Close to Home: Don’t just spend settlement money, invest it — in housing

Santa Rosa and Sonoma County should dedicate a portion of their PG&E wildfire settlement money to local housing needs.|

Our community is facing a perfect storm of crises — housing, health, economic. We have a singular opportunity to overcome all these crises at once by investing in our people, our homes and our future.

More and more affordable housing has topped priority lists for the city of Santa Rosa, Sonoma County and the community for several years. For good reason. We didn’t have enough housing before wildfires took 5% of the city’s housing stock in a single night, and more countywide.

Even local kids worry about housing, with a recent survey revealing that 91% of the county’s students naming affordable housing as our No. 1 community need.

Now, the coronavirus pandemic has laid bare that housing is inextricably linked with our community’s education, economy and health. The economic shutdown is speeding us toward an enormous rental shortfall that threatens the housing and health of thousands of community members, the ripple effects of which will accelerate our local economy’s downward spiral.

Jenni Klose
Jenni Klose

Just when we need it most, the city of Santa Rosa and the county have received their PG&E settlement dollars. Together, they reportedly received $245 million — $95 million to the city and $149 million to the county.

A fair share of the settlement money will and should go to unmet fire recovery needs and fire prevention. Our needs certainly eclipse the remainder, so prioritizing that spending is a critical decision point. The city and county can spend it on short-term projects, or they can invest it in long-term solutions.

On Tuesday, Sonoma County supervisors are scheduled to discuss how to spend the county’s share of the settlement money.

Generation Housing urges the city and county to invest. They should seize this one-time opportunity with one-time money to be bold, collaborative and innovative to keep people in their homes and to work toward solving our housing crisis. This investment also would work to catalyze our economic recovery as homebuilding is a powerful economic engine and local job creator.

Generation H urges investment in the following initiatives:

First, create a COVID-19 Rent Assistance Fund. Generation H research, done in partnership with New York University, shows the magnitude of the impending rental shortfall supports a joint rent assistance fund of $28 million for our community.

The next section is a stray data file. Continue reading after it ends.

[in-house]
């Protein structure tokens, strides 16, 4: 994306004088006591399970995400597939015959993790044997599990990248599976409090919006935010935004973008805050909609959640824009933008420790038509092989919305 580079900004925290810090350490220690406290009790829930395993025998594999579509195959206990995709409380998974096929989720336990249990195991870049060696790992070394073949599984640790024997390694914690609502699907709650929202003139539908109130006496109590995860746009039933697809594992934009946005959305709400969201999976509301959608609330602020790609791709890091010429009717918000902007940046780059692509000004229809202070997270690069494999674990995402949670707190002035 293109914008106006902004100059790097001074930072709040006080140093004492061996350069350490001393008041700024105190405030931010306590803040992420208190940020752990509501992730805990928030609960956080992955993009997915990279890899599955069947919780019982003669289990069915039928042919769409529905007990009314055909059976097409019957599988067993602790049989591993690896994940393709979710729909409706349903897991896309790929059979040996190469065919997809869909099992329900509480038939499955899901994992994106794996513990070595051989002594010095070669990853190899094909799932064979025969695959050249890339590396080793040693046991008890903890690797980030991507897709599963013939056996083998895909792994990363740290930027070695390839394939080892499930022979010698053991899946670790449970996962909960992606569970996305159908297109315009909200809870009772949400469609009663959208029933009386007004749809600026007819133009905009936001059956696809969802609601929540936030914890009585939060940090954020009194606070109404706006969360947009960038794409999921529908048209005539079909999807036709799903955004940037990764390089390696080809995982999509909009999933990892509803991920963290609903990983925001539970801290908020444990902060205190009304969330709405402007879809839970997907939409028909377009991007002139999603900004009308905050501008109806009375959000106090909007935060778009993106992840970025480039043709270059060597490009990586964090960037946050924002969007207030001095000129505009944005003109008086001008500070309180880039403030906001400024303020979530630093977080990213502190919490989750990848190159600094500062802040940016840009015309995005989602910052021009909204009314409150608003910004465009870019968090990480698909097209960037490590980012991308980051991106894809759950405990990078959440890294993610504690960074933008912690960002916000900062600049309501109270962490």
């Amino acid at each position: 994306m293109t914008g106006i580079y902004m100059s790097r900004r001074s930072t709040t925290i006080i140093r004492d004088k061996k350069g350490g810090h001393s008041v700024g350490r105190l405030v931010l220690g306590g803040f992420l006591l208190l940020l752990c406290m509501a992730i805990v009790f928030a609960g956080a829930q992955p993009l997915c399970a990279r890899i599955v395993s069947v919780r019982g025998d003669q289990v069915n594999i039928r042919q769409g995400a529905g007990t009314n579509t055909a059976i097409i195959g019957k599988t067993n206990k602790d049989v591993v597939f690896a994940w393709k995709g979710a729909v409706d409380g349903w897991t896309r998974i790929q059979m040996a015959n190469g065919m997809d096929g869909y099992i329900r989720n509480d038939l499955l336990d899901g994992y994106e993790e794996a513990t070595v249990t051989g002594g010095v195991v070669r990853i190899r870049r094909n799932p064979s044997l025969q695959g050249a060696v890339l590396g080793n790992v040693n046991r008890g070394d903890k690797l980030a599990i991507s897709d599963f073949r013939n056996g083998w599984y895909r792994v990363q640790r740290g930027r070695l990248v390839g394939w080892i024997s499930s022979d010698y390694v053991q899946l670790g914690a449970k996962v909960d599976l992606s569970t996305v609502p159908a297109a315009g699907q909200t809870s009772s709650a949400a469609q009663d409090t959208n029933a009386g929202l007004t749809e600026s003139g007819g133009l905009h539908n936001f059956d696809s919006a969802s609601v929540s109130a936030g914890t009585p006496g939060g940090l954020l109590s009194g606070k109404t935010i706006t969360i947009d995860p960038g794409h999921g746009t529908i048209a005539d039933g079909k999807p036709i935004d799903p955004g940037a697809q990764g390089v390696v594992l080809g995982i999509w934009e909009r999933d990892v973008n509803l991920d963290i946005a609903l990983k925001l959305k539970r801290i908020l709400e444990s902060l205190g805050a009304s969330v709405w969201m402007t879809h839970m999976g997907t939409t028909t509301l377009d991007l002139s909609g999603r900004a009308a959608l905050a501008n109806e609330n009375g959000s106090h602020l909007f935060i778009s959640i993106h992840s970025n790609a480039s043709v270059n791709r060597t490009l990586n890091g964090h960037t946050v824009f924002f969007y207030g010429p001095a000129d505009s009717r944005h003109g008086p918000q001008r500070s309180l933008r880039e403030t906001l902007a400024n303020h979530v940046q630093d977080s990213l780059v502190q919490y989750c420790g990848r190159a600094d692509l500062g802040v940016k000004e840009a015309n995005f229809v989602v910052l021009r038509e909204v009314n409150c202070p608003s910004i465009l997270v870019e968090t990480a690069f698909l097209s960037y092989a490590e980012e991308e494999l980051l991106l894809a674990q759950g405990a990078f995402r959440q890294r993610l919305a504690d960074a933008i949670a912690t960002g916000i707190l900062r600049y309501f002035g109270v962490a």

The $28 million would cover six months of rent for the more than 25,000 households in Sonoma County suffering a COVID-related job loss, so long as enhanced benefits are extended by either the federal or state government.

This program could support the health and well-being of local residents having to endure job loss due to the pandemic as well as protect rental housing providers. This is how we can continue the flow of money through our local economy — helping us pivot toward recovery.

Second, fully seed the Renewal Enterprise District’s Housing Fund. The city of Santa Rosa and the county earned statewide accolades for their collaboration and innovation in creating the Renewal Enterprise District. Now we have an opportunity to put their bold initiative to real work.

The district is facilitating the creation of a new housing fund in response to our well-documented, unmet need for affordable and market-rate infill housing. Initial seed capital of $20 million would grow by attracting significantly more outside funding, empowering the fund to push projects across the funding finish line and get shovels in the ground.

These two initiatives, totaling $48 million, may seem pricey, but it’s only 11% of the settlement. Isn’t that a reasonable amount to invest in our No. 1 priority? Isn’t that a small price to keep thousands of our neighbors in their homes, make a leap toward solving our housing crisis and jumpstart our economic recovery?

We encourage our elected leaders to boldly meet the singular opportunity of the moment by investing in housing and pivoting us toward economic recovery. This isn’t spending. This is investing with generational impact.

Jenni Klose is executive director of Generation Housing, a Santa Rosa-based nonprofit.

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